Politically, the interesting news Wednesday afternoon was that Kansas City Council member Michael Brooks did not attend the ArtsKC political forum that drew more than 20 other candidates.
Of six council members eligible to run for re-election in 2015, Brooks was the only no-show incumbent. He is under investigation for allegations that he choked his aide. Brooks has not carved out a positive enough resume to run for office again in 2015.
The five other incumbents who came to the forum were joined by a number of potential City Council members. The lineup included former council members, a few current county and state officials, and people with a variety of other life experiences.
Summed up, it was a positive start to what should be an intriguing election season, with a number of competitive council contests.
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At the gathering, the candidates offered predictable support for the 1 percent for arts program that has funded a number of creative projects at public facilities over the last few decades.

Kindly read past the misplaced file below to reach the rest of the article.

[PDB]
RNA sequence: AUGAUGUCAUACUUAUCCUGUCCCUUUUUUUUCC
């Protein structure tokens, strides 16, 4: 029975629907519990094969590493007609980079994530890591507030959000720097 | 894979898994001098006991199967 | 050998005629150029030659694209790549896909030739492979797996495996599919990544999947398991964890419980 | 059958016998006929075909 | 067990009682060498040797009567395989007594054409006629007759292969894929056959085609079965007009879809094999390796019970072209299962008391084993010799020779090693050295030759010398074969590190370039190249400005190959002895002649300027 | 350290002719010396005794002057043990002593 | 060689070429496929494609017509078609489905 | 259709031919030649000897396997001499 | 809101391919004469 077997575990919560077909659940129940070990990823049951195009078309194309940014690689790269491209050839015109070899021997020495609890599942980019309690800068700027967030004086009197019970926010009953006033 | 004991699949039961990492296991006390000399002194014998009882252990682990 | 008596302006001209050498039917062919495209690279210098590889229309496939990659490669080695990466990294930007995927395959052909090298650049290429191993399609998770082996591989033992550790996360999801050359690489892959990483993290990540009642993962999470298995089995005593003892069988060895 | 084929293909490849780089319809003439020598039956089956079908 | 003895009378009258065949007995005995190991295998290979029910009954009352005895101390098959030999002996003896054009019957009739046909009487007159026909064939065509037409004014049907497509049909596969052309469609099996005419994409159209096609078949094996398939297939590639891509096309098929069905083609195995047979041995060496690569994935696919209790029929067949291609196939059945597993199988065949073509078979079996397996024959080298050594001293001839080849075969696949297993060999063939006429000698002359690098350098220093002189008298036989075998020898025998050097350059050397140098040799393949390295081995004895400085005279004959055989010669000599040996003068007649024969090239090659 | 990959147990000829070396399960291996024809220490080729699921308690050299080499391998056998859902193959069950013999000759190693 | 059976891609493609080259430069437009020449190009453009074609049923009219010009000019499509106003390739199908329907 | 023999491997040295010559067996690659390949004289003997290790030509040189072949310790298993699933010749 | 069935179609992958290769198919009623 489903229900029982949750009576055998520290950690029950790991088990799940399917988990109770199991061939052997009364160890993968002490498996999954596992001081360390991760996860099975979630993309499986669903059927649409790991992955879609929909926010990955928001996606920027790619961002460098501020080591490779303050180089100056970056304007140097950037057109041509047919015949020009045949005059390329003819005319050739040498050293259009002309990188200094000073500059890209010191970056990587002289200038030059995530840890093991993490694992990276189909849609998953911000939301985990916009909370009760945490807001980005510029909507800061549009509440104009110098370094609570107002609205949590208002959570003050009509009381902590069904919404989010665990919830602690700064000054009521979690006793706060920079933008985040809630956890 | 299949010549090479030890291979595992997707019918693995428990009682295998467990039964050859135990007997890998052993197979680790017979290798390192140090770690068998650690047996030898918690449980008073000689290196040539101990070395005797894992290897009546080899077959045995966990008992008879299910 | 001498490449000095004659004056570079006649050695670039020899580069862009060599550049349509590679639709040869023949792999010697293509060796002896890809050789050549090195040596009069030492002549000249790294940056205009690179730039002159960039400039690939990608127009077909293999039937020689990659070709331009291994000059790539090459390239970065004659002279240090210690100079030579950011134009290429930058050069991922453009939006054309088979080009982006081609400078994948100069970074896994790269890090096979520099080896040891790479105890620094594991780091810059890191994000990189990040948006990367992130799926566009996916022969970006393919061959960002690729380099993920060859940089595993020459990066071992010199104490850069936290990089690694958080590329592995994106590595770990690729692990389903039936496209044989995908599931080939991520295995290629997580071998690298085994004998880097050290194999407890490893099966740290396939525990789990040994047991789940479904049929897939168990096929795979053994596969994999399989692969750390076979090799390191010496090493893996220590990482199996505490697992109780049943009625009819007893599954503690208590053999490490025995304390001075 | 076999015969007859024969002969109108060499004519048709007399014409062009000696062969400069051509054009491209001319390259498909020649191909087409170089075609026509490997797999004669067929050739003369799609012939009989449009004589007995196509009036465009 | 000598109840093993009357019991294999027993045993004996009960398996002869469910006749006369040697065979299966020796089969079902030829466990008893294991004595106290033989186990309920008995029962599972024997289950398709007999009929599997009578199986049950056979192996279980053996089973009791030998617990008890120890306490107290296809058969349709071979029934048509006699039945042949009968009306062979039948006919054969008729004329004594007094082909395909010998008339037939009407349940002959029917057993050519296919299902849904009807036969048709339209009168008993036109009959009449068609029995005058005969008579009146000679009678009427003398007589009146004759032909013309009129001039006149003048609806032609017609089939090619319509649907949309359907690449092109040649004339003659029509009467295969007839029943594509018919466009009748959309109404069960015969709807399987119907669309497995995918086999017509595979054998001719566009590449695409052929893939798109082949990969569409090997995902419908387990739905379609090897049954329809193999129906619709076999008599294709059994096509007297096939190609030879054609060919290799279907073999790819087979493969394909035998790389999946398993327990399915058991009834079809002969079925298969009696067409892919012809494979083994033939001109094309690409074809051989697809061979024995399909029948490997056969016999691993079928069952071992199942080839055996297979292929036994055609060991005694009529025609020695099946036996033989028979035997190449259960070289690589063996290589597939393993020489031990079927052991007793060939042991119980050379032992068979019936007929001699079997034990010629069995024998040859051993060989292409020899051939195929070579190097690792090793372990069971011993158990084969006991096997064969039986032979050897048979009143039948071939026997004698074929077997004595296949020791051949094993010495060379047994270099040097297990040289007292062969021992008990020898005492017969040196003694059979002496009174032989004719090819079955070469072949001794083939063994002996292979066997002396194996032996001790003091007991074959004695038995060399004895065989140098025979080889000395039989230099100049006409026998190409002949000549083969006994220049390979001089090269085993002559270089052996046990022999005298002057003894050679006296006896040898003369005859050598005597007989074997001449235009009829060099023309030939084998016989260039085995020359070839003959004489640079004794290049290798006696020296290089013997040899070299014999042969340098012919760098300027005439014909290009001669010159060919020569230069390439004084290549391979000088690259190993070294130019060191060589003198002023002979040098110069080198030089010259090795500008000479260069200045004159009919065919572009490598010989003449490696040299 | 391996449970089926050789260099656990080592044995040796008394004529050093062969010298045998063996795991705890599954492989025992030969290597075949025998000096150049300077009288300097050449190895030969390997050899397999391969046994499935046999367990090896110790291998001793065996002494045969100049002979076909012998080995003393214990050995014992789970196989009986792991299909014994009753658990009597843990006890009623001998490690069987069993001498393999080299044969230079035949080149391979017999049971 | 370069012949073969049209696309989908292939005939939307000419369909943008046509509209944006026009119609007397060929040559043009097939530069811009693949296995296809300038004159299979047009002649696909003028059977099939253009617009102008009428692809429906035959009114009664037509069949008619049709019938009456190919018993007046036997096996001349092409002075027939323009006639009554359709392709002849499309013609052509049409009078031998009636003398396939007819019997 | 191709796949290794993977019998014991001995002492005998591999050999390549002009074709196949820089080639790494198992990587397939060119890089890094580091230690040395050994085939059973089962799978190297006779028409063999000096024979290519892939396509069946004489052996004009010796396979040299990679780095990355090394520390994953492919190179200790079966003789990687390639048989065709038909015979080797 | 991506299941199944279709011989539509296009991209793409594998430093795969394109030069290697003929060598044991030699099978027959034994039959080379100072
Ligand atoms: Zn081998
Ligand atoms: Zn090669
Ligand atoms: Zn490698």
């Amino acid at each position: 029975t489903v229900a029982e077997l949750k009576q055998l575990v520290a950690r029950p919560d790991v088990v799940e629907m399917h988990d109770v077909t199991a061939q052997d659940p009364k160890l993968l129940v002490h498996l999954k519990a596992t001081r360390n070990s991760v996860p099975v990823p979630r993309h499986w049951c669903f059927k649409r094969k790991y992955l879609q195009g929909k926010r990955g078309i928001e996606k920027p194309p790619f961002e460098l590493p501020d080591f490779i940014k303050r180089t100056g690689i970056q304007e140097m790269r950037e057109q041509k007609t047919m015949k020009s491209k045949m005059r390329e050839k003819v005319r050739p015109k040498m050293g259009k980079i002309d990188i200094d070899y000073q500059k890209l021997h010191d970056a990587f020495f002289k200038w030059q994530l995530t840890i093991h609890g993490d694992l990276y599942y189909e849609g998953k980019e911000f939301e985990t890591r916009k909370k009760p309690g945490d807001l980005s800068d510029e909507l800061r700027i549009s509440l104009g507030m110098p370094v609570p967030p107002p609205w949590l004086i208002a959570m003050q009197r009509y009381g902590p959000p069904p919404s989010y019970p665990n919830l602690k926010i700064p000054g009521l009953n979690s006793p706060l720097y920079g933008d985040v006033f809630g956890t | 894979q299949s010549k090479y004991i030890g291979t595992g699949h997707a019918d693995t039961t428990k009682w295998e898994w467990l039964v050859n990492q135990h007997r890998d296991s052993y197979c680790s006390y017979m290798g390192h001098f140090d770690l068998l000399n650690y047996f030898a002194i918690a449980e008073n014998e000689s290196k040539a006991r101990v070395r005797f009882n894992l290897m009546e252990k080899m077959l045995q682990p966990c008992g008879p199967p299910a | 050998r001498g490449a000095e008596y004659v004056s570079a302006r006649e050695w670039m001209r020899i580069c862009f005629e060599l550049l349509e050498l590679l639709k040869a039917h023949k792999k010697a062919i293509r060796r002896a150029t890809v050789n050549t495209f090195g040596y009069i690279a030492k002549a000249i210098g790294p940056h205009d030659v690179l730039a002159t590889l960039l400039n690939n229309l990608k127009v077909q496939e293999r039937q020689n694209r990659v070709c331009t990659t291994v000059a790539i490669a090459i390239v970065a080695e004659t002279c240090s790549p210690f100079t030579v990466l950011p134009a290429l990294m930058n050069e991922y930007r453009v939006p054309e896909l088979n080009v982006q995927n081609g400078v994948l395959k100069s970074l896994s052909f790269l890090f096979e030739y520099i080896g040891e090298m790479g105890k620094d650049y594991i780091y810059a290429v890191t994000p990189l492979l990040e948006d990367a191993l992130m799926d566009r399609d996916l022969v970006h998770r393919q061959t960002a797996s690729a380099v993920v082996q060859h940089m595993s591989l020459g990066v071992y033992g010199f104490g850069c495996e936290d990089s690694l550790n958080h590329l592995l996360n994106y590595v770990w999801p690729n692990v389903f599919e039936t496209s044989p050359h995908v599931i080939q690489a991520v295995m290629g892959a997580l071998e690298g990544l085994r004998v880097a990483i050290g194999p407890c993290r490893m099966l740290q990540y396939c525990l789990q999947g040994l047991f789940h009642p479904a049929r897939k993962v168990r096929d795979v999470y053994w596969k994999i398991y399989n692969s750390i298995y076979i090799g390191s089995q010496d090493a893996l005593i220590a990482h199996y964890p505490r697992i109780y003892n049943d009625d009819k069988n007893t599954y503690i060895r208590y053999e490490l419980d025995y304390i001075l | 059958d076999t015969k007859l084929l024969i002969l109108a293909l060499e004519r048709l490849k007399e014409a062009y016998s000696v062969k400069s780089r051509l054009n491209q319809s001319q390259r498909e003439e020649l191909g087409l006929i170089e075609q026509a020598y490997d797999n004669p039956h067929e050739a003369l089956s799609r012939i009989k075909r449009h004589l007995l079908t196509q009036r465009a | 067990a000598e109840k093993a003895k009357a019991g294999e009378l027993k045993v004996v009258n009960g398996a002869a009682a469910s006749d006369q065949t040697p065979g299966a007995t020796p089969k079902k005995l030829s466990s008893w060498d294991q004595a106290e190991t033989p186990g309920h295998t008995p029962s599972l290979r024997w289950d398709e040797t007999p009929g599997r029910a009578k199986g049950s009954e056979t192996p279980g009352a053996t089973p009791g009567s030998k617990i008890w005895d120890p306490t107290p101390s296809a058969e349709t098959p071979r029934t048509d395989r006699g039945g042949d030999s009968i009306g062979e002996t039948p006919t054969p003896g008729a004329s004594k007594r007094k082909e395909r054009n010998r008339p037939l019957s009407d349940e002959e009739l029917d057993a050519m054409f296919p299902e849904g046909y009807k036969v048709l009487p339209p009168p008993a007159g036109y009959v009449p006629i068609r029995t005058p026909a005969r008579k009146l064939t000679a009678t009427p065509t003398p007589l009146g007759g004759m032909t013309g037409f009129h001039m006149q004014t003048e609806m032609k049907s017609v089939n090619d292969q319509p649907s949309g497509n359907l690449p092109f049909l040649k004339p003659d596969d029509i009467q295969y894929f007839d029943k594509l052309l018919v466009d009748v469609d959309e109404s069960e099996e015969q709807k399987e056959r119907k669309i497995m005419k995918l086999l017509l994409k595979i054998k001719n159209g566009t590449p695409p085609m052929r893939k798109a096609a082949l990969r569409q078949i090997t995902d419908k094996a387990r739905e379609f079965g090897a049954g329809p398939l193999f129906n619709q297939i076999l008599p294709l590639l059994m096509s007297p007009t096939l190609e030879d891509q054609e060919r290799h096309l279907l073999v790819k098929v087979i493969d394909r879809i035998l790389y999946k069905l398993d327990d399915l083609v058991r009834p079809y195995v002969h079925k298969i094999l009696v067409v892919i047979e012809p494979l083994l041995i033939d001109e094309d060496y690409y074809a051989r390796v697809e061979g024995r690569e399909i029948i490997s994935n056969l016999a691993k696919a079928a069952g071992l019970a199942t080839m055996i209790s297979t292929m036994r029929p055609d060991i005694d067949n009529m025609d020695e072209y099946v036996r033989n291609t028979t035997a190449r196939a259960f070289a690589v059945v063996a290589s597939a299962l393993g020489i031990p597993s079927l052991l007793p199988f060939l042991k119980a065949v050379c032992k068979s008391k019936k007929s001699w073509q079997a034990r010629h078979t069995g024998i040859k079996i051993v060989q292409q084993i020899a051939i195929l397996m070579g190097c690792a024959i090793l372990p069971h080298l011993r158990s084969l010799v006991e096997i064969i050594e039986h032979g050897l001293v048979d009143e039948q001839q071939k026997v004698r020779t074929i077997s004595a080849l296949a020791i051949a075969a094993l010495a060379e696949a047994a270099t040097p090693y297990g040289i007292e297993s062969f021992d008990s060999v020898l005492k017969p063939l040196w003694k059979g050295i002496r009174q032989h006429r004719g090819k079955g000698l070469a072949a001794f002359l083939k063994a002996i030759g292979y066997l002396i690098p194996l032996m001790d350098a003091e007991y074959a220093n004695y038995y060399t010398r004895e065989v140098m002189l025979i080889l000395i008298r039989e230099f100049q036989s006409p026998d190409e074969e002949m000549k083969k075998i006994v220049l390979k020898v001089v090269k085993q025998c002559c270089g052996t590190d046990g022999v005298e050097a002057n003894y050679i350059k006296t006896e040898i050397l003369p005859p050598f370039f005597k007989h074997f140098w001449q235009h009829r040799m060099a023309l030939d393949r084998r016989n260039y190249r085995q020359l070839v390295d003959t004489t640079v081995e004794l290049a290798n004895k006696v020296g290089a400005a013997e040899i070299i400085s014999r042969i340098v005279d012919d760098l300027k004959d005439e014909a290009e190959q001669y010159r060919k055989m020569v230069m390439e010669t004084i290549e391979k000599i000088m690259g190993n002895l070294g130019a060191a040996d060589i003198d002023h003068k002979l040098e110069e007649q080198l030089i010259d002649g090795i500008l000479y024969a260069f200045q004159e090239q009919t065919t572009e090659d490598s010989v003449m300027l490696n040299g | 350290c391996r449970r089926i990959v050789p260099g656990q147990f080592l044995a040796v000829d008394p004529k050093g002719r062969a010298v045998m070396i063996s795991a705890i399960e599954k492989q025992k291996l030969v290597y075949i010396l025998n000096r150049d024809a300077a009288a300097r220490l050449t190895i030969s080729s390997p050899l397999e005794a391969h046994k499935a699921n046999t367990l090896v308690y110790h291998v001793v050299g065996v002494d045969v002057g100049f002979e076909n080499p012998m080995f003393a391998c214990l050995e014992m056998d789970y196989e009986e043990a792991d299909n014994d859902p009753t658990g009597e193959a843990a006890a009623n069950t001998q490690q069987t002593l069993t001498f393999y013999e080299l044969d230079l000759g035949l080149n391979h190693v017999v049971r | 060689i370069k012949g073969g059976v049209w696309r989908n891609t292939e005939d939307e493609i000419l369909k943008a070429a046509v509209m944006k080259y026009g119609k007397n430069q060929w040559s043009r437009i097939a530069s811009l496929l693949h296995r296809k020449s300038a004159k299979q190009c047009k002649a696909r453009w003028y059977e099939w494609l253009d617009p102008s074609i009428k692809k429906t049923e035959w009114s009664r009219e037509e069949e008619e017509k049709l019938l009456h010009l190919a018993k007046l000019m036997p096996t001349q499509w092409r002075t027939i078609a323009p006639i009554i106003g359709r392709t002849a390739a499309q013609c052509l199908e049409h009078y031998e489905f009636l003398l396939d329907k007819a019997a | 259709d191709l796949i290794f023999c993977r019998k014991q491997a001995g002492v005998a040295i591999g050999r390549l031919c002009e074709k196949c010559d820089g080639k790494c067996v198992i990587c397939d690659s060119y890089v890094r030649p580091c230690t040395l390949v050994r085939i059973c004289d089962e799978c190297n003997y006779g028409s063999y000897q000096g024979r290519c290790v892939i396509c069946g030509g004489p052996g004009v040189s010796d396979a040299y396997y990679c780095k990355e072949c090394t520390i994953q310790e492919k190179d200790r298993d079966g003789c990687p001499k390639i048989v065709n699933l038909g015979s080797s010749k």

Some of the political veterans talked about how they had, as current or former council members, worked on behalf of the arts. Other candidates joked about their lack of abilities to play instruments, paint or otherwise participate in the arts.
The forum wasn’t designed to pit candidates against each other, to test their knowledge of arts programs within the city or even their districts. And the gathering remained upbeat the entire time, with plenty of positive talk about the future of the city.
Kansas Citians will have plenty of time to evaluate all the candidates in the coming months. That’s largely because the city’s election cycle has changed after voters approved a new charter earlier in 2014.
The crowded primaries, formerly held in February, will be held in April. And the general election matching the two highest vote getters in each district and for mayor — once held in March — will take place in June.